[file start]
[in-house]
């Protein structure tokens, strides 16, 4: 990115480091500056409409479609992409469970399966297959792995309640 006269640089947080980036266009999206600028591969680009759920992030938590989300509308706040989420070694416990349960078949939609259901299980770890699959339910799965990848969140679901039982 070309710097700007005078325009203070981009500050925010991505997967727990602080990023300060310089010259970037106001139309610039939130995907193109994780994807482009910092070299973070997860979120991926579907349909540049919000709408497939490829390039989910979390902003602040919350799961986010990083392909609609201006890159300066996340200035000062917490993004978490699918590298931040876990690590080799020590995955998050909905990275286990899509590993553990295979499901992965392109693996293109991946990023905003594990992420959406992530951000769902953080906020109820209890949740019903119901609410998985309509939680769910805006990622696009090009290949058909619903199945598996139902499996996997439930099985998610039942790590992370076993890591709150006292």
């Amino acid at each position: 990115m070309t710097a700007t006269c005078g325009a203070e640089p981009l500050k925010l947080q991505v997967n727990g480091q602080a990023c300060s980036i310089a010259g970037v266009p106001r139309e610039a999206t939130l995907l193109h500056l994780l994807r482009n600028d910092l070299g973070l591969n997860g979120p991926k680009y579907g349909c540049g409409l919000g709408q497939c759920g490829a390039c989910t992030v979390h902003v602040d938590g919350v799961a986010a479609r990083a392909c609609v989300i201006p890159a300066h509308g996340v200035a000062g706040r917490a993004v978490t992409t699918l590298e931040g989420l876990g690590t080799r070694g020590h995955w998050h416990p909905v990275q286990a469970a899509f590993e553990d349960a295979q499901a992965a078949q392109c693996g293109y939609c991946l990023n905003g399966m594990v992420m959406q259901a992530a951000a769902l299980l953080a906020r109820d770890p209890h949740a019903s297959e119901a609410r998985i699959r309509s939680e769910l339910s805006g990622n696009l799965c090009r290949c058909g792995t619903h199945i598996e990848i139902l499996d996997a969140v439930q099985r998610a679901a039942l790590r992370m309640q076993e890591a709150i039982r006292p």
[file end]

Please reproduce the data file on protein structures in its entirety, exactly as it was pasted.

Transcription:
[in-house]
């Protein structure tokens, strides 16, 4: 990115480091500056409409479609992409469970399966297959792995309640 006269640089947080980036266009999206600028591969680009759920992030938590989300509308706040989420070694416990349960078949939609259901299980770890699959339910799965990848969140679901039982 070309710097700007005078325009203070981009500050925010991505997967727990602080990023300060310089010259970037106001139309610039939130995907193109994780994807482009910092070299973070997860979120991926579907349909540049919000709408497939490829390039989910979390902003602040919350799961986010990083392909609609201006890159300066996340200035000062917490993004978490699918590298931040876990690590080799020590995955998050909905990275286990899509590993553990295979499901992965392109693996293109991946990023905003594990992420959406992530951000769902953080906020109820209890949740019903119901609410998985309509939680769910805006990622696009090009290949058909619903199945598996139902499996996997439930099985998610039942790590992370076993890591709150006292």
């Amino acid at each position: 990115m070309t710097a700007t006269c005078g325009a203070e640089p981009l500050k925010l947080q991505v997967n727990g480091q602080a990023c300060s980036i310089a010259g970037v266009p106001r139309e610039a999206t939130l995907l193109h500056l994780l994807r482009n600028d910092l070299g973070l591969n997860g979120p991926k680009y579907g349909c540049g409409l919000g709408q497939c759920g490829a390039c989910t992030v979390h902003v602040d938590g919350v799961a986010a479609r990083a392909c609609v989300i201006p890159a300066h509308g996340v200035a000062g706040r917490a993004v978490t992409t699918l590298e931040g989420l876990g690590t080799r070694g020590h995955w998050h416990p909905v990275q286990a469970a899509f590993e553990d349960a295979q499901a992965a078949q392109c693996g293109y939609c991946l990023n905003g399966m594990v992420m959406q259901a992530a951000a769902l299980l953080a906020r109820d770890p209890h949740a019903s297959e119901a609410r998985i699959r309509s939680e769910l339910s805006g990622n696009l799965c090009r290949c058909g792995t619903h199945i598996e990848i139902l499996d996997a969140v439930q099985r998610a679901a039942l790590r992370m309640q076993e890591a709150i039982r006292p």